November 12th is World Pneumonia Day. Pneumonia is the leading cause of death of children under the age of five worldwide, and not surprisingly, 98% of these deaths occur in developing countries. The sad part is that the vast majority of them are preventable- these children die because they lack access to vaccination, antibiotic treatment, and basic medical care. The World Pneumonia Day website is a good source of information and ways to help in the fight against a disease that belongs in the past.

My laboratory performs research on the bacteria that cause pneumonia, and recently received a large grant to run a pneumococcal vaccine trial in Vietnam (a grant that pays my postdoc salary- yay!).

On a related note, when I hear the anti-vaccine loons from the US and the UK spouting nonsense and misinformation, it makes my blood boil. Vaccines are safe, and people who are fortunate enough to live in countries where they have access to them should be grateful.

Wednesday, November 09, 2011

Beyond the pale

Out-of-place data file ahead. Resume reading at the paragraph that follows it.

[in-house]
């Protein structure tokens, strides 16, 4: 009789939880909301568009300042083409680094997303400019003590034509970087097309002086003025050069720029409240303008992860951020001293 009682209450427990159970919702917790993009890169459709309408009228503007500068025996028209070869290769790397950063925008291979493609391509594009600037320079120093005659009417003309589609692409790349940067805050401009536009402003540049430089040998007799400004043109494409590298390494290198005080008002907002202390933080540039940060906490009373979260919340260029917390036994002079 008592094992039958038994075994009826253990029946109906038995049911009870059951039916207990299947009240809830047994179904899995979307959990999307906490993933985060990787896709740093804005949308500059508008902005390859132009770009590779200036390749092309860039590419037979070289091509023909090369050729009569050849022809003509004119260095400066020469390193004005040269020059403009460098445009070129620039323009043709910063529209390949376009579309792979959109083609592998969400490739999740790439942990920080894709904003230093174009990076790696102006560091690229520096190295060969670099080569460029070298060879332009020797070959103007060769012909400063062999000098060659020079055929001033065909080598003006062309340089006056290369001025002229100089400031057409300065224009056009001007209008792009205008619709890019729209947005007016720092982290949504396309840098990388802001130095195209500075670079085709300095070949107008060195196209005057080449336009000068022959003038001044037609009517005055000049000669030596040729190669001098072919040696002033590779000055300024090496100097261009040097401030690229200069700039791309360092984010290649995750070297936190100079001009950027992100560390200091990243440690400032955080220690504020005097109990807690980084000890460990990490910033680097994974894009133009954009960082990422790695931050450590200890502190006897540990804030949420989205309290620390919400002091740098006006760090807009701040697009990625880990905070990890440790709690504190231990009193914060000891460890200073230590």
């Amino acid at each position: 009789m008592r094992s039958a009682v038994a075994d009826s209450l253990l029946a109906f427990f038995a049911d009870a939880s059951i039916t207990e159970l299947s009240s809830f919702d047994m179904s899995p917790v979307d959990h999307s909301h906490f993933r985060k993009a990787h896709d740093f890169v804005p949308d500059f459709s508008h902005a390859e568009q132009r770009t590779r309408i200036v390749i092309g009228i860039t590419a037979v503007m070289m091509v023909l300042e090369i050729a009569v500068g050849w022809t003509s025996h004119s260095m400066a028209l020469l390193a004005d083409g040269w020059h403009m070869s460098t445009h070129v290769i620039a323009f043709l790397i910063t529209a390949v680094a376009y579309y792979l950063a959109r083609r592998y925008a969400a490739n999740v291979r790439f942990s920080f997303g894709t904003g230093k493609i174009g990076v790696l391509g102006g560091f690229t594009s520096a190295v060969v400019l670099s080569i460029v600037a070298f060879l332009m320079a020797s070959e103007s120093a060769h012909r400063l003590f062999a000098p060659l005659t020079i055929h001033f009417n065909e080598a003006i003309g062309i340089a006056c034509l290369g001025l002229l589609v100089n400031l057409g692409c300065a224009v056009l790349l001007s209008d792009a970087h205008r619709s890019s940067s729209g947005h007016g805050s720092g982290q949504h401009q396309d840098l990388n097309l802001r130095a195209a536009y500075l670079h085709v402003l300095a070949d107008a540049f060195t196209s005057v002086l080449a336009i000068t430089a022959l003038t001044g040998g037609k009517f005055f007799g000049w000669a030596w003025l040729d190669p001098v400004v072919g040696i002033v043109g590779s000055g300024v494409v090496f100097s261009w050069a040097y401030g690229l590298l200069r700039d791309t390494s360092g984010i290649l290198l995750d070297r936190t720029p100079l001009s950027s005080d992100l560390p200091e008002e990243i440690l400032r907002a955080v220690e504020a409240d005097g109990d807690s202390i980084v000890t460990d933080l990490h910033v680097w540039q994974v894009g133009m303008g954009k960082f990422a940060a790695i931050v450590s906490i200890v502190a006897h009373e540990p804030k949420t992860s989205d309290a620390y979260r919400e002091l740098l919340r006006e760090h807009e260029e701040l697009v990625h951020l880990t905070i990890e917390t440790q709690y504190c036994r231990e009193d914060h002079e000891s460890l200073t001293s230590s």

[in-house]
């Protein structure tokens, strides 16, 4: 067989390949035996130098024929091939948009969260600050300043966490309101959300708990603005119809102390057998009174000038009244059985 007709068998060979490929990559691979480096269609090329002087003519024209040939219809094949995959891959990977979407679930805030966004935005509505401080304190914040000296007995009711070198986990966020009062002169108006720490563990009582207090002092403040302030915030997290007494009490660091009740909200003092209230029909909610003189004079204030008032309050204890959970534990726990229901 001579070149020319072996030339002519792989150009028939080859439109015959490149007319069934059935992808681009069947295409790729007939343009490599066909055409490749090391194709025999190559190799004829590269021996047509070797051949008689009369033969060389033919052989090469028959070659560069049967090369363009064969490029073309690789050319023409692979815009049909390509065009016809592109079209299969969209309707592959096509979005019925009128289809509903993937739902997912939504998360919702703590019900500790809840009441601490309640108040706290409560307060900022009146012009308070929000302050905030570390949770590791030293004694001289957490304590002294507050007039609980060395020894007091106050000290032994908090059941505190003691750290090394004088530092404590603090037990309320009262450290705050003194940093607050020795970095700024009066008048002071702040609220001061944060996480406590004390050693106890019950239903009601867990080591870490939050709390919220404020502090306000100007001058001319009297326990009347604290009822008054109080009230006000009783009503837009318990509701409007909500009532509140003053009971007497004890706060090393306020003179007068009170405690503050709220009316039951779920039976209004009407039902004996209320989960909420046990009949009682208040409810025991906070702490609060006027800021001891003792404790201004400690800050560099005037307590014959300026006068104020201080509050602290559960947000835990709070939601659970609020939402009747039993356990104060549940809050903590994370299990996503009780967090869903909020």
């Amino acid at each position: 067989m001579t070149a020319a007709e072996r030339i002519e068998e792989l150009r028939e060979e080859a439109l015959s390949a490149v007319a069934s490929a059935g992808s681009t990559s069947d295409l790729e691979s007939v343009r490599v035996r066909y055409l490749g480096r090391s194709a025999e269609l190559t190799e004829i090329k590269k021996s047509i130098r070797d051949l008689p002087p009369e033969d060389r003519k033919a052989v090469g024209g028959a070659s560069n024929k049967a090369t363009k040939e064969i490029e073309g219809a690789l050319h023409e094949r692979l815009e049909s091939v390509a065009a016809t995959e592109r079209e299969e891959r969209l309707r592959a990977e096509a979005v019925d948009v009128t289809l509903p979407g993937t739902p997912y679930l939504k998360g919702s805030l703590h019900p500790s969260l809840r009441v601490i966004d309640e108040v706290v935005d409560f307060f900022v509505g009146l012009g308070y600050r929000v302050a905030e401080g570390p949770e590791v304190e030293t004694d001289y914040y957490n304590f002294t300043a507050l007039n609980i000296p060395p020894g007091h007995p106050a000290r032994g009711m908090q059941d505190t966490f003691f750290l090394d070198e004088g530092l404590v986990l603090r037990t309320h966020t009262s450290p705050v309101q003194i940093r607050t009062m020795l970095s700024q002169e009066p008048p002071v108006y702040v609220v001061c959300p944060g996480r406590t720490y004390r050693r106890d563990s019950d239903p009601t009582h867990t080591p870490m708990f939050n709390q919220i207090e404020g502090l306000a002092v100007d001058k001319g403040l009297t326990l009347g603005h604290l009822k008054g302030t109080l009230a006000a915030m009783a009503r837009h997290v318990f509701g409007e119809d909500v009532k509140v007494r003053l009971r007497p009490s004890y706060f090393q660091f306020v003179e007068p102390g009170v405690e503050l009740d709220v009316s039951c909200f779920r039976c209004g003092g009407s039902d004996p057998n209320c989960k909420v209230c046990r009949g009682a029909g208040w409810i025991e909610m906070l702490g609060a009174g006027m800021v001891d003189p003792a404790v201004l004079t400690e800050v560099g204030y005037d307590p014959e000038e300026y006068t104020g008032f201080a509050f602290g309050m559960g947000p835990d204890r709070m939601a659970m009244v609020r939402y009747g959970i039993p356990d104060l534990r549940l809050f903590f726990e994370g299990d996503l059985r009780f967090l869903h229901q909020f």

At the end of winter, I am so pale it borders upon light blue. I've never gone into a UV tanning bed because, hello, thymine dimers much? This year for the first time, I was considering trying to reduce the pale so I didn't spend the first couple of months of summer with lunar legs. I was thinking about getting a spray tan, which has the benefit of not causing skin cancer, but after some discussion with friends I realized they don't work how I thought they worked. "Oh they look pretty good but make sure you exfoliate first because otherwise it will flake off unevenly." What? It comes off? Somehow, even though it is essentially sprayed onto your skin, I thought it just sort of coloring that gradually faded and that I could get one at the start of summer and just build up from there. Apparently not. So I opted for a third choice, a tinted moisturizer. Dove makes one called Summer Glow- "mosturiser with a hint of self tanning agent gradually builds a self tan." Despite the lack of proper grammar and the z-less Australian spelling of moisturizer, it sounded like what I was after. Something to bring my legs from translucent blue up to pale before my trip to Queensland. And it worked! I used it 5 or 6 times before the trip and got just a hint of color, with no streaks! So I thought I'd share in case anyone else is looking for such a product.